Quibi’s police drama #FreeRayshawn racked up three Emmy nominations back in the spring. Laurence Fishburne (The Matrix) and Stephan James (If Beale Street Could Talk) were nominated for Best Actor in a short-form comedy or drama while Jasmine Cephas Jones (Hamilton) scored a nod for Best Actress. It was one of the first dramas introduced on Quibi, filmed months before the times we are currently living in, but with eerie and sad coincidence to what’s going on today.
People are still mourning the deaths of Breonna Taylor, George Floyd, and protesting for systemic change, with Jacob Blake being the most recent case of police overreach. Blake survived, but he is paralyzed after being shot multiple times. The fictional story of Rayshawn is a familiar story similar to any real-life occurrence ripped straight from headlines.
#FreeRayshawn, executive produced by Antoine Fuqua, tells the story of a young war veteran who is set up by New Orleans police. The entrapment goes wrong and ends up with one cop dead. That leads Rayshawn to run for his life. After a police chase, Rayshawn barricades himself in his apartment building with his girlfriend and son as the New Orleans PD and SWAT team prepare to storm his home.
Rayshawn livestreams his ordeal to rally public support while Lt. Poincy, the lone cop who wants to prevent Rayshawn from getting killed, is caught in the middle of trigger happy police, his allegiance to the force, and Rayshawn’s reluctance to trust him. Each of the 15 episodes play out in 10-minute increments as viewers are taken on a troubling but suspenseful ride.
Complex recently caught up with Laurence Fishburne, who plays Lt. Poincy, Stephan James, who plays Rayshawn, and Jasmine Cephas Jones, who plays Tyisha Jones to chat about art reflecting real life, the movie’s black love undertones, and how Poincy’s good cop role is complicated.
Talk about how the family unit between Rayshawn, Tyisha, and their son was important to the story.
Stephan James: I think that’s an element that we don’t even get to talk about enough is this portrayal of Black love that we get to see on screen, and this portrayal of Black family. Seeing a Black family in distress, and rightfully so, and all the things that make them human beings. There’s a wife supporting her husband, even though she doesn’t know what the heck is going on, a son caught up in the turmoil of it all, but you get to see them stick together as a unit for better or for worse, and I think that’s an important visual.
Jasmine Cephus Jones: You’ve got this Black family in the middle of all of this chaos, and this American story of this man who fought a war in Afghanistan, comes back and can’t even get a proper job. It’s this classic American story that happens so much, and I think when we talked about our relationship—Stephan and I had a conversation of how we wanted to take it, and trust each other, and let go and be open and vulnerable with each other. I think that’s a very important aspect of our relationship with this so I thought that was really important to show.
It’s eerie being that you shot this before quarantine, but at the same time, it’s not an unfamiliar story, hence what’s happening now.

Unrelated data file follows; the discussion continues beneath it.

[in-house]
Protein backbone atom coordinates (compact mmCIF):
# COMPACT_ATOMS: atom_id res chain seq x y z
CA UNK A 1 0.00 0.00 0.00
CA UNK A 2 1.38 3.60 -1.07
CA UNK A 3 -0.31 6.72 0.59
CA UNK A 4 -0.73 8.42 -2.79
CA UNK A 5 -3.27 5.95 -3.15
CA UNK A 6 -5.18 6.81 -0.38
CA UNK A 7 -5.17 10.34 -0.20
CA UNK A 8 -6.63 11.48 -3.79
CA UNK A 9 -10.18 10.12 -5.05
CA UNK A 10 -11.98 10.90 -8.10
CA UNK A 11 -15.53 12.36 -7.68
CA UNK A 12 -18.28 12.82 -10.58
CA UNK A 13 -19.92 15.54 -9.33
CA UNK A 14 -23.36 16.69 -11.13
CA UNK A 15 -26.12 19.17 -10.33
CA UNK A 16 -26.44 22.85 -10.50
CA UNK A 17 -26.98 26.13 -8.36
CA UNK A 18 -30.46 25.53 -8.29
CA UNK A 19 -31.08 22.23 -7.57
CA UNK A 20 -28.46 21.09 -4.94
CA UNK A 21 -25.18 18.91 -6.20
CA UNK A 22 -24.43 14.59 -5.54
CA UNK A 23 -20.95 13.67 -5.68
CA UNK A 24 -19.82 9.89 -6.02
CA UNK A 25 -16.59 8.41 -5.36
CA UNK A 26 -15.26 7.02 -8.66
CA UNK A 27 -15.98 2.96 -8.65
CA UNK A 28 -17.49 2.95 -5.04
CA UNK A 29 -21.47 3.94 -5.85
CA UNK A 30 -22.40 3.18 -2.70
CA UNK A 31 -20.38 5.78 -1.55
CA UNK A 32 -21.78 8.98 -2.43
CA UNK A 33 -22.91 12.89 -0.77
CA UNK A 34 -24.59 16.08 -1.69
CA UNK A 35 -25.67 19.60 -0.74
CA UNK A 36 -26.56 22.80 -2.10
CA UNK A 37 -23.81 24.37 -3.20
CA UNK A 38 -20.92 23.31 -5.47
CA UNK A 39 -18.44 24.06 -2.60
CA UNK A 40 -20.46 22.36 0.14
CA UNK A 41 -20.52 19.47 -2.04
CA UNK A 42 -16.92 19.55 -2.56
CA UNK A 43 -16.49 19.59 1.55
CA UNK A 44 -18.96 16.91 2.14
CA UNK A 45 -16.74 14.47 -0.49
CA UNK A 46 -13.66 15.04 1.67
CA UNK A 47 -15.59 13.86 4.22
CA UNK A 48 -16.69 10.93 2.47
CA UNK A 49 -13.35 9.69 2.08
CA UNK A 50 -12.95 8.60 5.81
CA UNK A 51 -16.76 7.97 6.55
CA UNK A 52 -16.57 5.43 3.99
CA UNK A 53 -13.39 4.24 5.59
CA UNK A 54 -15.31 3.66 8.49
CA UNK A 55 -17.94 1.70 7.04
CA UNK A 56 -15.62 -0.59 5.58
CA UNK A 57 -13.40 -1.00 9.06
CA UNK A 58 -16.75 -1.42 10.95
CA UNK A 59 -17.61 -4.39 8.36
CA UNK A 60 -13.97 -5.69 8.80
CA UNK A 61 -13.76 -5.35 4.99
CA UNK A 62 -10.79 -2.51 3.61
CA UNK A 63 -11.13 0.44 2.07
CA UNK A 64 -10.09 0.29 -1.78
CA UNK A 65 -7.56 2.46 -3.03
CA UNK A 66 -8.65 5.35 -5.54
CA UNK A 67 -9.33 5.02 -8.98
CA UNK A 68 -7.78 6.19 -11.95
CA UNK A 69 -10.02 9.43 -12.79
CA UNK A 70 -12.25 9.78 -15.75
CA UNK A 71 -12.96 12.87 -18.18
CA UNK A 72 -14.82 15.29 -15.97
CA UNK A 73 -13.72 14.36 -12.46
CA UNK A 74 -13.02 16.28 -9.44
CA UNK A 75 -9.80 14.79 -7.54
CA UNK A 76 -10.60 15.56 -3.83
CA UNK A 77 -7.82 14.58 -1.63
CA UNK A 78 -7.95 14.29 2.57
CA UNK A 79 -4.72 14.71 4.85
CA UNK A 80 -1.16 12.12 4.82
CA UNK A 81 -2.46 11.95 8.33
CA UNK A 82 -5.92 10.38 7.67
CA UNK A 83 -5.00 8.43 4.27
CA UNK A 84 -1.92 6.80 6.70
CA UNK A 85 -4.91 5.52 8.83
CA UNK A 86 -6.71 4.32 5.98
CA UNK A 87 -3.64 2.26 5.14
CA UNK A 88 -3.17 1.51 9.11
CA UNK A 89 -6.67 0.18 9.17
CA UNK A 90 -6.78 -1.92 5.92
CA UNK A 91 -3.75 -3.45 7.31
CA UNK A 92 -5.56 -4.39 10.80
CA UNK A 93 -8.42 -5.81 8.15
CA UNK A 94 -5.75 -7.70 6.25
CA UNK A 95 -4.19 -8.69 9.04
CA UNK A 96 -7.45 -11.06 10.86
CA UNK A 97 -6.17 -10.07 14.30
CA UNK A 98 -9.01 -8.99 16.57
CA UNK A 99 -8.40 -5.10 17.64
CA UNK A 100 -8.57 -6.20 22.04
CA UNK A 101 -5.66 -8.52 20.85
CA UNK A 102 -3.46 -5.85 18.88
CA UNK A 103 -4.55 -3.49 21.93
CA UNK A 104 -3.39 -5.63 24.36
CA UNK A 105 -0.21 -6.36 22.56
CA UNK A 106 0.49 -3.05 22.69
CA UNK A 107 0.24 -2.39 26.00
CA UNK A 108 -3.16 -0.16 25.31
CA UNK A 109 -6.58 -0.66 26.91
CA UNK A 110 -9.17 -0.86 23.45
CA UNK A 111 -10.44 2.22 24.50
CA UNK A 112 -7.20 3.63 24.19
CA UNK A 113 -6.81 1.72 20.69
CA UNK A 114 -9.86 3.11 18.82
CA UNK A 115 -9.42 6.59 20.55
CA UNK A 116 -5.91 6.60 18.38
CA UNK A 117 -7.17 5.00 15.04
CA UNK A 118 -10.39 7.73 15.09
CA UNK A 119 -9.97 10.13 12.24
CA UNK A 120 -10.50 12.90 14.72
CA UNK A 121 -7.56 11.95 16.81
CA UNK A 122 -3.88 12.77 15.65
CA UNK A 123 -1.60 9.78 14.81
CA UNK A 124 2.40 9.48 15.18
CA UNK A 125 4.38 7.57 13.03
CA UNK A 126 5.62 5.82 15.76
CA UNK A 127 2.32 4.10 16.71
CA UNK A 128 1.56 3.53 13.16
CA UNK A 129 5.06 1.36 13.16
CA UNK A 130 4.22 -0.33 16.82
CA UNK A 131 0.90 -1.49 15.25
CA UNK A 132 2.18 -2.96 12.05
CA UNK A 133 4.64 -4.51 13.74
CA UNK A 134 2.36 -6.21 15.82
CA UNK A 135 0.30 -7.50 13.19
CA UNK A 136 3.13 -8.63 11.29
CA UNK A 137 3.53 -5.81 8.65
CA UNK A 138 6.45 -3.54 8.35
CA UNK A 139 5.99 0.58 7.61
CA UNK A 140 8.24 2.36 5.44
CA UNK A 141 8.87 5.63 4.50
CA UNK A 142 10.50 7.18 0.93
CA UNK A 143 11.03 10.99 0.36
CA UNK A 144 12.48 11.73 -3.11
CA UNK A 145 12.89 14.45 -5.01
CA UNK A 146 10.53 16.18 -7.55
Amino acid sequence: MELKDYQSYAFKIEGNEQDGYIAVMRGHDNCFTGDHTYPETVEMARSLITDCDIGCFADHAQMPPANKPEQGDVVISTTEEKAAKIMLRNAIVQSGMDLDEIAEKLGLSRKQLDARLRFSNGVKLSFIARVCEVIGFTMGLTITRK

JCJ: These stories happen all the time. Even though I feel like, because there was a pandemic, because there’s a virus going around that doesn't discriminate— people really have to look at themselves and think over a lot of things. And unfortunately, George Floyd happened, and it blew up in a way that it’s never really happened before, but there’s so many other stories before this. We knew what this was. It could be anybody. It could be me, it could be Stephan that this can happen to. So we got that. We didn’t have to talk about that too much, but I think it was very important for us to tell this story and to keep telling these stories, and it just so happened that it came out this year when all of this was happening, and that’s what we do as artists, we kind of tell the times. It’s important for us to do that.
Art is always going to tell stories about things that happen in society that are cyclical, but it finally feels like people are finally starting to be more open to the messaging.
Laurence Fishburne: I think certain people have always been available to listen, and I think more and more people are now. I think we’ve seen that in the wake of recent incidents, particularly Mr. Floyd’s death, and Breonna Taylor’s death have opened people’s hearts and also obviously the pandemic that we’re in the middle of has given people the time to reflect on more than our usual distractions and our usual concerns.
Laurence, we first establish your character as the voice of reason, the good guy. Then, we find out he did something bad that could make him seem like a bad cop and then as the viewer, you watch the rest conflicted. Talk about the complexities of your character and how that drove the story.
LF: It’s always hard to tell these kinds of stories. I’ve been telling these kinds of stories for a long time. This one was really special to me because of the complexity of Rayshawn and Poincy. These are two men of different ages, both African American men in a very difficult situation, and the complexity of their interior lives, their situation, is the stuff of life which makes for great drama.
I was very excited about Quibi, and about the way they wanted to tell this story, and the way they wanted to deliver it vis-a-vis devices with a cliffhanger at the end of every episode to keep the audience engaged. I’m very excited about the use of social media as a tool, as a rallying cry to bring the safety net for Rayshawn and his family, all those things. Poincy, my character, having an incident in his past when he didn’t do the right thing and now being given the opportunity to try to redeem himself. All of that makes this very interesting and compelling.